It’s easy for us Americans to forget that the 2017 Honda Type R traces its roots all the way back to the early 1990s. In nearly all iterations, the basic ingredients were the same: great lightweight chassis, excellent shifter straight from the car heavens, bright red heavily bolstered seats, and a hilariously peaky…
Right in the middle of all the GT-Rs, Porsches and Lamborghinis that showed up to the Heuberger Subaru Pikes Peak Air Strip Attack at Colorado Springs Airport earlier this month was a seemingly humble 1994 Acura Integra driven by one Myles Kerr. But this is no ordinary Integra.
Honda, a company best known for producing oddly-styled crossovers and front-wheel drive economy cars, may have once also sold an exciting rear-wheel-drive two-seater sports car, according to some historical documents and contemporary research.
The 2017 Honda Civic Type R is full of funky styling and harsh angles, to the real annoyance of lots of folks out there. But the strange three-exhaust-pipe layout on the back of the car actually serves a purpose, and it could be more useful than you thought for touring your Type R around on longer trips.
There have been a ton of numbers flying around the 2017 Honda Civic Type R lately—its specs and power ratings compared to other sport compacts in the market, its crazy-high dealership prices doubling MSRP and the like. But if you want some real numbers, here’s the power the Type R makes on the dyno.
The legendary Civic Type R is finally in America, and while it might not be the same car we drove in Gran Turismo, it’s pretty awesome. Honda is reportedly planning even more variants including a harder one, a softer one, and maybe one that will send power to all four wheels.
The 2017 Honda Civic Type R lands in the U.S. this week and after 20 years of waiting for it, American enthusiasts can finally feel the fury of Honda’s international hot hatch. But as good as it is out of the box, this car was born into tuner culture and it’s hard to resist fantasizing about modifying it. So I will.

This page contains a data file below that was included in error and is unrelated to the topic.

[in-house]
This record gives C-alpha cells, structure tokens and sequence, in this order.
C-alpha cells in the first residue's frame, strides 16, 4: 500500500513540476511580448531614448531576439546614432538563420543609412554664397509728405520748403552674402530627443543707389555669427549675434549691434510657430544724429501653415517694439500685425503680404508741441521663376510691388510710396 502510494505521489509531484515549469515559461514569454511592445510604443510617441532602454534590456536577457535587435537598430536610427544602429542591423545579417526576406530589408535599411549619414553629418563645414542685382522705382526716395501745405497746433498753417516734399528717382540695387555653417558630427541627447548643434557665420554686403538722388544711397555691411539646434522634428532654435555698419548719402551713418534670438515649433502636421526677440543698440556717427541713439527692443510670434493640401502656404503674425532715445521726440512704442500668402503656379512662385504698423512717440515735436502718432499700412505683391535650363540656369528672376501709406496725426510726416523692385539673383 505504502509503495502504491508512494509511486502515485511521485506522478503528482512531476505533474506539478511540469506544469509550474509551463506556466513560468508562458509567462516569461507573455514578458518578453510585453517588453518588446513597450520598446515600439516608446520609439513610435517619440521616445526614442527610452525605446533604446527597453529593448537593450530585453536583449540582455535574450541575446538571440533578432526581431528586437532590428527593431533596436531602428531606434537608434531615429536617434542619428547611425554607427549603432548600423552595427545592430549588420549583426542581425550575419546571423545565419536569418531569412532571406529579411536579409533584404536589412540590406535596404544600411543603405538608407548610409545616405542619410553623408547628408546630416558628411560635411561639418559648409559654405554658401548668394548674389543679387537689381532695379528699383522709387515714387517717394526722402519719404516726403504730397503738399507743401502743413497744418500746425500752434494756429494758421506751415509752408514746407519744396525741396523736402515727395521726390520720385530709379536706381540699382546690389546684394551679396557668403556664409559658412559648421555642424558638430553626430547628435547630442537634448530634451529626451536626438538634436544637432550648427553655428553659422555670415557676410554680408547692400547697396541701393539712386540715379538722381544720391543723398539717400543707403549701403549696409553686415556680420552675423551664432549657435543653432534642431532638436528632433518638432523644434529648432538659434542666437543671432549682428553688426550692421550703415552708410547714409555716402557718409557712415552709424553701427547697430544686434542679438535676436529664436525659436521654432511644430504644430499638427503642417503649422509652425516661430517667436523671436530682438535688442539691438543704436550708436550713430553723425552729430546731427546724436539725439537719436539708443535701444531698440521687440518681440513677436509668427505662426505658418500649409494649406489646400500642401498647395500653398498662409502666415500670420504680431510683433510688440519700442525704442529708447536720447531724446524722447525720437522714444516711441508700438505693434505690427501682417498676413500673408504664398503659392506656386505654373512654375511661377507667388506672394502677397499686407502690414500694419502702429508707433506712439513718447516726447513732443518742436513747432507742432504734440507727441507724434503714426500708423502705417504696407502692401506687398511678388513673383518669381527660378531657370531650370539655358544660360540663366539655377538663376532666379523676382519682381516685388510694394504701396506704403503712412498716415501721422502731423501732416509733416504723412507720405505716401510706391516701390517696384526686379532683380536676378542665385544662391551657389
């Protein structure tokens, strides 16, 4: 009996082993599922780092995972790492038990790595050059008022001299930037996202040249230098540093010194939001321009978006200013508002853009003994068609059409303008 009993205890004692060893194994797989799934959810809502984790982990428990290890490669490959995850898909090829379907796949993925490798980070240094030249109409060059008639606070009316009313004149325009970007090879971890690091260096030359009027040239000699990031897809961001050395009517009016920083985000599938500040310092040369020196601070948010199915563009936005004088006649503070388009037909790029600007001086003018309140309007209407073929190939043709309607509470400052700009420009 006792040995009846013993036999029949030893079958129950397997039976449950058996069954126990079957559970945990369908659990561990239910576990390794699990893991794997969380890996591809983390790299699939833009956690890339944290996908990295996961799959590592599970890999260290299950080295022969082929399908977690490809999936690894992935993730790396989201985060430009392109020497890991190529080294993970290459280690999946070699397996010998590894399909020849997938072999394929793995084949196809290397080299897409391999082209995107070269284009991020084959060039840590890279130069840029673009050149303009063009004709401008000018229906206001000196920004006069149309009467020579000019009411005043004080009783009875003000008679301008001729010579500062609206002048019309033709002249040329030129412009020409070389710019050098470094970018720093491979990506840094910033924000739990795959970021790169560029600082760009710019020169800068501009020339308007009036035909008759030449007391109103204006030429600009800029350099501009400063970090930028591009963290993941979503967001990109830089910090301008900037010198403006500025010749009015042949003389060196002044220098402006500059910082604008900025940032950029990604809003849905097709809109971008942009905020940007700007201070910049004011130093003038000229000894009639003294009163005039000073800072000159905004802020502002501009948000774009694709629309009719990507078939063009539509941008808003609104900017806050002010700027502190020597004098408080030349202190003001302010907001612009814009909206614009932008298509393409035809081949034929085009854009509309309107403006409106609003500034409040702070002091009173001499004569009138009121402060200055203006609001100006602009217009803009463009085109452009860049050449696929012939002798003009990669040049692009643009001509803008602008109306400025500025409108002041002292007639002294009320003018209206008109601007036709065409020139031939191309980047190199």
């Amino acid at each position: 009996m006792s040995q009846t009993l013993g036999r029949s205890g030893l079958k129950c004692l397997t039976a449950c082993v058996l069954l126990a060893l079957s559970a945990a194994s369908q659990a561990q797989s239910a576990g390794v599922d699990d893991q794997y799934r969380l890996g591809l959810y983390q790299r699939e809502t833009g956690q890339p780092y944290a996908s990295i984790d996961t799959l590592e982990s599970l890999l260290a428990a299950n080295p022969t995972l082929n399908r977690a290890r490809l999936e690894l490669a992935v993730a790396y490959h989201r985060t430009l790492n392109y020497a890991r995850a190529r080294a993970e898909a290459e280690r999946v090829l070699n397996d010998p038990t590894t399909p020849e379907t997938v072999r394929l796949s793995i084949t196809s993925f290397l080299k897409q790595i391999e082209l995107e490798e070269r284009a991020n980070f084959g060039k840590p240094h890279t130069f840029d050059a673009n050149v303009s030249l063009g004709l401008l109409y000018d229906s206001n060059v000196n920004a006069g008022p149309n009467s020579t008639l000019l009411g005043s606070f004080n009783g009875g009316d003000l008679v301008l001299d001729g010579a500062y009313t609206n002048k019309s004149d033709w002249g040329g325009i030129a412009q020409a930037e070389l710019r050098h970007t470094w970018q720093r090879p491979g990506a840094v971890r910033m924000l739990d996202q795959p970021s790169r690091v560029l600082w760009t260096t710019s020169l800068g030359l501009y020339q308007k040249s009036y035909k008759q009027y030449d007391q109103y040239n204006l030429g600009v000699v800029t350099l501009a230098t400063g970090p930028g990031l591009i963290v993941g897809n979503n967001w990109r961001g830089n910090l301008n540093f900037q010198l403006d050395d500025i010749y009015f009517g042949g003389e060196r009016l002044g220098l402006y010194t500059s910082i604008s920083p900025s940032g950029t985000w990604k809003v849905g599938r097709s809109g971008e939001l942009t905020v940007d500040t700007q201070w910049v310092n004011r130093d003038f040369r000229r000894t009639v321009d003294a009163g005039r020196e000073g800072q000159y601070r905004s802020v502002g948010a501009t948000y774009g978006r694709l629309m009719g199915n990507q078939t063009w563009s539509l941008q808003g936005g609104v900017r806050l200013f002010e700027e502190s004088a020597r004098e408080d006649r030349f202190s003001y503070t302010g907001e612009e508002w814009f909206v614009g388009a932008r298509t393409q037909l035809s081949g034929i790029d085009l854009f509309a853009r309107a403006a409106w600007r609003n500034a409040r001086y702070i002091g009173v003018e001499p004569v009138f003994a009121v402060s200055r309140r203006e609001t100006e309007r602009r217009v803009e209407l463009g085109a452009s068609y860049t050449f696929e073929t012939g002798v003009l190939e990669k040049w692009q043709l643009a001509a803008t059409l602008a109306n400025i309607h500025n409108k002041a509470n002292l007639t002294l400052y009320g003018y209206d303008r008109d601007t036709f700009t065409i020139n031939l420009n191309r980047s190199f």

The 2017 Honda Civic Type R sucks and slices every air molecule in its path with the ravenous maw of aerodynamic architecture that makes up its front facia. Every hole and slot serves a purpose, even that random little one hidden next to the passenger side fog light.
For the past two or three decades, you had a choice when you bought your midsize sedan: you could go with the four-cylinder and sip gas but be relegated to appalling right-lane submission to faster cars, or you could spend a bit more and get six glorious cylinders and a more premium feeling of thrust. But the V6…
It’s here. It’s finally here. The first Honda Civic Type R to legally hit our shores is here. And it’s up for auction.
One of the strange things about this job is that we often get to drive cars 100 times nicer than our own. In my case, that figure is probably closer to 1 million. Yesterday, when I stepped out of my beat-up 1992 Jeep Cherokee and into a 2017 Acura NSX, I had to recalibrate my mind.
Every car has a purpose (besides the obvious one, which is to make money for car companies). Some are made for families with multiple children. Some are for convertible fun on a good back road. But the purpose of the Acura Integra Type R was incredibly singular: the business of giant-slaying.
The Honda Civic Si got a turbocharged engine for the 2017 model year, which a lot of us expected to have a horsepower number slightly closer to that of the ridiculous Type R. But it disappointingly had the same HP as the car it replaced, and Honda engineers said there’s a reason why the number is what it is.
It may be hard to actually get your hands on the fury of a Honda Civic Type R in America, but if you do, it could come at a decent price: Our friends at the CivicX forums passed along a photo of what looks to be a Type R window sticker, which says the car will be conveniently priced at $33,900 in the U.S.
Fernando Alonso’s engine abruptly failed on lap 179 of 200 during today’s Indianapolis 500, taking him out of the race. Alonso, who opted to race in the Indy 500 instead of the Formula One Monaco Grand Prix because his Honda-powered F1 car was so unreliable, had the third Honda engine failure of the day.
This is not Honda’s year to build a reliable engine in open-wheel, single-seater race cars. Ryan Hunter Reay, one of Fernando Alonso’s Andretti teammates, just had his engine fail with a huge THUNK. Hunter-Reay has the first Honda engine to go kaput during today’s Indianapolis 500 race.
Honda, the power unit supplier to blame for the McLaren Formula One team’s miserable lack of reliability lately, admitted that their MGU-H design—a key component of their engine’s hybrid system—can only last two races, reports Motorsport.com. MGU-H stands for “motor generator unit-heat,” as it recaptures heat energy…
Fernando Alonso’s deal with the vengeful gods of speed and grace may be up. Fans noticed smoke pouring out of his car this afternoon at the Indianapolis Motor Speedway right before a new Honda engine was wheeled out for his Verizon IndyCar Series ride for the Indianapolis 500.